GLASGOW HAWKS president Kenny Hamilton has issued a withering assessment of the SRU’s handling of the Keith Russell affair. Writing in yesterday’s programme notes ahead of his team’s Tennent’s Premiership clash against Watsonians, the long-serving and highly-respected club official questioned the current regime’s ability to create the “right culture of confidence through transparency”.
Referencing the joint statement issued on behalf of the SRU Board and Council on 21st September, which provided only very vague details of the outcomes of their externally-assisted internal review into the issues raised by Russell’s unfair dismissal, Hamilton wrote –
It seems that Scottish Rugby cannot get its house in order as we continue with the fall-out from the unfair dismissal of former Director of Domestic Rugby Keith Russell.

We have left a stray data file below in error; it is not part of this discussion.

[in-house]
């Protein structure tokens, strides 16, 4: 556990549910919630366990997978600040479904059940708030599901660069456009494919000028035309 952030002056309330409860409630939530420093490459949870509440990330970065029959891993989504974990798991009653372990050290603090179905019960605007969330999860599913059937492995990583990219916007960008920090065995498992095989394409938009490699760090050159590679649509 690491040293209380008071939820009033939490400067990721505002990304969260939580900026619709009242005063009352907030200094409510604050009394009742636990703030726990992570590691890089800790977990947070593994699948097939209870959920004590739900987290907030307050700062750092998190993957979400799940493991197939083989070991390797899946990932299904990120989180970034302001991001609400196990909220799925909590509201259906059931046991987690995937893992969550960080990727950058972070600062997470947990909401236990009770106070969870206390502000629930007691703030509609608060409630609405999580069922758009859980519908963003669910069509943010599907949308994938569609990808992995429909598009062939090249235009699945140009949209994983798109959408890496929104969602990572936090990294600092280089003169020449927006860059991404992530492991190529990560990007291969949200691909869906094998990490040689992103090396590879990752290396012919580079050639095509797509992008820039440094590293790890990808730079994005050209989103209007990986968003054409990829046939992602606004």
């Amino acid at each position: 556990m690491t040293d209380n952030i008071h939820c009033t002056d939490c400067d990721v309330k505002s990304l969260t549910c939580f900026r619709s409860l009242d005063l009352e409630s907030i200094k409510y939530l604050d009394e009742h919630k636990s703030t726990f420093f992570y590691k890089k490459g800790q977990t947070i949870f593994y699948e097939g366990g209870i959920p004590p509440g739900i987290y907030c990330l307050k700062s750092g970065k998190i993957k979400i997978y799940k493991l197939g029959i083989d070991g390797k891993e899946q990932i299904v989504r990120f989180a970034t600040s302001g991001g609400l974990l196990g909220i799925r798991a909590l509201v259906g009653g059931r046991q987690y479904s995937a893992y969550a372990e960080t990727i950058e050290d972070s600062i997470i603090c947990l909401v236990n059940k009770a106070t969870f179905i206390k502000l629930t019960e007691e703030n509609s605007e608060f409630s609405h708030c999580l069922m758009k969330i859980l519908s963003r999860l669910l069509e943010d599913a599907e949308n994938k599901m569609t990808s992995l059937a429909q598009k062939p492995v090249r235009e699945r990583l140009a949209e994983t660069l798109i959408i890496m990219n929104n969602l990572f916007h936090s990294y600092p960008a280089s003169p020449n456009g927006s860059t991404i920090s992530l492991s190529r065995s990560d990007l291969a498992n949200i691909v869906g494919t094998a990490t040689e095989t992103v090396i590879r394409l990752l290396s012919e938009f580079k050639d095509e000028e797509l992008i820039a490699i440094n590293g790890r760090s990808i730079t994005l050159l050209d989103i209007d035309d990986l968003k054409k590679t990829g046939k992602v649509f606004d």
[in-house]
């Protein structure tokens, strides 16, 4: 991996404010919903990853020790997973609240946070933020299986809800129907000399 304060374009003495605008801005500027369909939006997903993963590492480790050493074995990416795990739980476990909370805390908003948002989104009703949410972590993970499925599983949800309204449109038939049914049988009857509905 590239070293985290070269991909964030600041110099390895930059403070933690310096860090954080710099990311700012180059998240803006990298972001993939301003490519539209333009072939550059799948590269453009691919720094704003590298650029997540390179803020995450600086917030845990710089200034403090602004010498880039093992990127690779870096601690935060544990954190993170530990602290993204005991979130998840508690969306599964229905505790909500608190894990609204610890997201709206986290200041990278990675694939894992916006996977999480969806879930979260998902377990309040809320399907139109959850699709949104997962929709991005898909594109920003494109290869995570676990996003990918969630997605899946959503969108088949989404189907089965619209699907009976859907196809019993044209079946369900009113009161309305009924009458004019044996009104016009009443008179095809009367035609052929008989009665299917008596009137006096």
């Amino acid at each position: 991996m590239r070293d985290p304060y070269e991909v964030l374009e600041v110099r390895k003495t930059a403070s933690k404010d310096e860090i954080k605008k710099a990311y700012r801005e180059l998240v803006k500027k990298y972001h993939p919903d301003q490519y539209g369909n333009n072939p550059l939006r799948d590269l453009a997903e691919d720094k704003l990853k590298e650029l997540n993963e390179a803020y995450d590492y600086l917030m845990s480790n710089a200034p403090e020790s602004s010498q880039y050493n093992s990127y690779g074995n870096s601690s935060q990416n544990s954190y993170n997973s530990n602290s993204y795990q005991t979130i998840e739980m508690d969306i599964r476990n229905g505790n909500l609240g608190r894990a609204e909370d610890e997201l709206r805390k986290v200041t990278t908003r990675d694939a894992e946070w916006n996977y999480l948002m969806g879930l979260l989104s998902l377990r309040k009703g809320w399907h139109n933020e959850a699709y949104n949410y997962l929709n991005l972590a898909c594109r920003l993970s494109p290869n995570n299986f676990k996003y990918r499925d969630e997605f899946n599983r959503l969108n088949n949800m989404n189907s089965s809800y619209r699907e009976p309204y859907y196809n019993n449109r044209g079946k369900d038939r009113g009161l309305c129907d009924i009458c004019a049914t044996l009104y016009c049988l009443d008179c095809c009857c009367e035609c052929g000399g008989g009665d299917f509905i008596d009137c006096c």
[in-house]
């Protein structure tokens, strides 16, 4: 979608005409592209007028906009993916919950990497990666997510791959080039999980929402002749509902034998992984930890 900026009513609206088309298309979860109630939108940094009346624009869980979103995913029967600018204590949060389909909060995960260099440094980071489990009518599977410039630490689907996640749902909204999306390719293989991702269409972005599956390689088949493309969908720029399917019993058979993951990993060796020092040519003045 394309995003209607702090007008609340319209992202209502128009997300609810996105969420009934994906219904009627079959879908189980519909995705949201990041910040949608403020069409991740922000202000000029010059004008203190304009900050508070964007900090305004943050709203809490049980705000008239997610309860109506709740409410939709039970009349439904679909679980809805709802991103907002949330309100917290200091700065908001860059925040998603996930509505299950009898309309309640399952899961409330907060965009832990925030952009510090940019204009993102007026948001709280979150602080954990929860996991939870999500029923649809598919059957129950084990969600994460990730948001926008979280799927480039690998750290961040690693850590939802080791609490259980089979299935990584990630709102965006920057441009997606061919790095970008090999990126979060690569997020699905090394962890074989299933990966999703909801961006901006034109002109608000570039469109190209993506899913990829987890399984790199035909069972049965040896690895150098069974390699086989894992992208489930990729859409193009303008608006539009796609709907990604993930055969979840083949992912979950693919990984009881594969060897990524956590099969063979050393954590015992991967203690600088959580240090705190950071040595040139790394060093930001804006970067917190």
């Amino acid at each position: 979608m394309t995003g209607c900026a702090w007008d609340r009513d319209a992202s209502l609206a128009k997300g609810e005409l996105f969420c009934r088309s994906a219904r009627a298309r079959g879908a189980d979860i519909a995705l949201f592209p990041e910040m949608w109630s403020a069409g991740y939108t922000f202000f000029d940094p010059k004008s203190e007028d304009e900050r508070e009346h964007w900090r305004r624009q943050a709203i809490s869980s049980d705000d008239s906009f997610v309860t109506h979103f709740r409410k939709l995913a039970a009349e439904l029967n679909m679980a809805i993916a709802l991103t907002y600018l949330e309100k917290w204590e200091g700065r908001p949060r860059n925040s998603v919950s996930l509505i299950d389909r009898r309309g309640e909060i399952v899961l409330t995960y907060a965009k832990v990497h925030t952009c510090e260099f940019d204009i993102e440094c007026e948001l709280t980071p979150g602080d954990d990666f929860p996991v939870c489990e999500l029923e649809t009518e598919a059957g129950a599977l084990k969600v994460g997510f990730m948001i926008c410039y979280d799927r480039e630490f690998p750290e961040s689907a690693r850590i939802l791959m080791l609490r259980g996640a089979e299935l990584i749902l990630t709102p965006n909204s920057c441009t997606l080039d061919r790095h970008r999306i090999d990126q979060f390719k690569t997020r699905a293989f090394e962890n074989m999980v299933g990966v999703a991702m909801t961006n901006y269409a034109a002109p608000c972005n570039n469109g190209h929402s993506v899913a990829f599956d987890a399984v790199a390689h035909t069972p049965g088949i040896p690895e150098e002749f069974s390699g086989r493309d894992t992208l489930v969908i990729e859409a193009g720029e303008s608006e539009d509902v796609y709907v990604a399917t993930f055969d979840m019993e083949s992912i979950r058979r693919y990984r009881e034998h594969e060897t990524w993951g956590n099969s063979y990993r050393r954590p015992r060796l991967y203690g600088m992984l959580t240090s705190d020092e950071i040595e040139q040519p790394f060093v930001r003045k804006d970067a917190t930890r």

It seems to be very unfortunate that the default position of Scottish Rugby is ‘confidentiality’ and ‘protection of the organisation’ rather than openness and transparency. So, we are to have another review of ‘Governance’ as a follow up to the report produced in 2005 by our own Billy Dunlop.
My University Professor, Lewis Gunn, was outstanding on the understanding of governance and would point to the three elements – structure, process and people.
Structure and process are important but if you don’t have the right people creating the right culture of confidence through transparency, the other two are a side show.
Hawks were a shock omission when the successful applicants for the Super 6 league (which is being installed to sit at the top of the domestic game from the start of next season) were announced at the start of May, meaning that Scotland’s biggest city will not be represented in the new competition.